John Maytham received an email from a listener named Patience saying she was discriminated against by a MyCiti bus driver and a law enforcement officer in Khayalitsha.
When I was being assisted into the bus by a friend of mine, he told my friend and me that he doesn't take people with my condition in his bus. When I asked him what is my condition, he got out of the bus to call law enforcement to remove me from the bus as I had gotten out of my wheelchair and sat on the stairs of the bus.
He told his friend to remove the wheelchair.— Patience, email
Patience added that this was not the first time this has happened to her saying that being wheelchair bound has led to MyCiti bus drivers treating her poorly.
John Maytham speaks to Brett Herron, Mayco member for transport about the incident. Herron has investigated the matter.
Herron explains that when the MyCiti bus service was introduced it was decided to purchase and operate 'high-floor buses' on the trunk route.
The infrastructure and bus stations were designed to accommodate the high-floor buses for universal access and so have high-platform stations.
We did this because we were following the national government's policy...and low-floor buses had engine challenges. Their engines are in the front and they make the buses very hot.— Brett Herron, Mayco member transport
But when they reached the stage of rolling out the N2 Express Serve about four years later, he says their experience led to a decision to change the entire service to low-floor buses, explains Herron.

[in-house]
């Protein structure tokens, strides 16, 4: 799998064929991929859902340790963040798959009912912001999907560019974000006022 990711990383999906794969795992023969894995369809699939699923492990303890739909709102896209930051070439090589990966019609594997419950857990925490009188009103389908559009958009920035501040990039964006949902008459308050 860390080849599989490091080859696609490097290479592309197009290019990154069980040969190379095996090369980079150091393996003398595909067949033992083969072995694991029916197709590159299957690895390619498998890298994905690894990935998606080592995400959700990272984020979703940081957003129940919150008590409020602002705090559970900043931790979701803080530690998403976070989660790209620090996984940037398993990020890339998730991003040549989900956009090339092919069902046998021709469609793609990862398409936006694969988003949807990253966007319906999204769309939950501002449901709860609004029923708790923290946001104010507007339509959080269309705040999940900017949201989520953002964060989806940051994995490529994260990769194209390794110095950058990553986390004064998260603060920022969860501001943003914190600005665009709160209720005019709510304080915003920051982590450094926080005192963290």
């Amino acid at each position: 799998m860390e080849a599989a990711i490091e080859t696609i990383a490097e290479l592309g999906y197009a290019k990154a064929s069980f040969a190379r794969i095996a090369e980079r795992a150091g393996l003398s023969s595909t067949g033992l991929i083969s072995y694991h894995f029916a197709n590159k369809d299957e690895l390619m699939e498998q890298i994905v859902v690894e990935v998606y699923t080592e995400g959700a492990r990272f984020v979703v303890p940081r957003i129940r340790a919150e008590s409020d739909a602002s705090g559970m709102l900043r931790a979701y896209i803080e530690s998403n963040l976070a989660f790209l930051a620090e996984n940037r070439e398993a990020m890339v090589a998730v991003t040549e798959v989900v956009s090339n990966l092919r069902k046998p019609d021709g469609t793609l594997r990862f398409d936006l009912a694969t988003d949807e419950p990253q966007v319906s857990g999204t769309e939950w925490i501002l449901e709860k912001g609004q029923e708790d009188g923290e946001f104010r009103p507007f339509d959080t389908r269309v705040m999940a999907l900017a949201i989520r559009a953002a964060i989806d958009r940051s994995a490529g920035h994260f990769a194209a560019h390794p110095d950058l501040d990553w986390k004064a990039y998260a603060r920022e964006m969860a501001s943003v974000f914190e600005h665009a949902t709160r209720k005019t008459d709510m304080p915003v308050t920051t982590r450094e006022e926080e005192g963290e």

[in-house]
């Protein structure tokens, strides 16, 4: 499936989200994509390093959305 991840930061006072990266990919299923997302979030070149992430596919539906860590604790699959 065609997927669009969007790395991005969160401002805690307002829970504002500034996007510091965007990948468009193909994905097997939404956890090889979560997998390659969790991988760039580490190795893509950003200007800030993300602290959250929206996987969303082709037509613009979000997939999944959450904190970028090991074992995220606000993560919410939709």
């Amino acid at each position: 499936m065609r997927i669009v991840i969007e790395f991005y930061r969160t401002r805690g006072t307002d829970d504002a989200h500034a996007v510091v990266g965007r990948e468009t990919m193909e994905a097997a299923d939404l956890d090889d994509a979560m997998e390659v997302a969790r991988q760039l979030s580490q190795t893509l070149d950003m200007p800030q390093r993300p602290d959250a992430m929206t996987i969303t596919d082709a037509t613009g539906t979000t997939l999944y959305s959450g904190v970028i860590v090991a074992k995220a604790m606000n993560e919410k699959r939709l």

But because capacity was quickly reached, they decided to add a few high-floor buses from Phase One to help with the demand.
They are not universally accessible form the side-walk.— Brett Herron, Mayco member transport
This passenger, from the information I received, was asked to wait for the next bus because we alternate the buses so that someone in a wheelchair can access the service.— Brett Herron, Mayco member transport
John Maytham asked why they passenger cannot be lifted into the bus rather than wait. Herron says it is not an ideal situation and the driver is not meant to leave the cabin. He was informed the driver asked passengers to help her in.
Maytham says Patience says she did not feel kindly treated and was treated as a nuisance.
The vehicle operating companies are responsible for the conduct of drivers and Herron says the company is conducting an investigation to find out what happened.
Take a listen: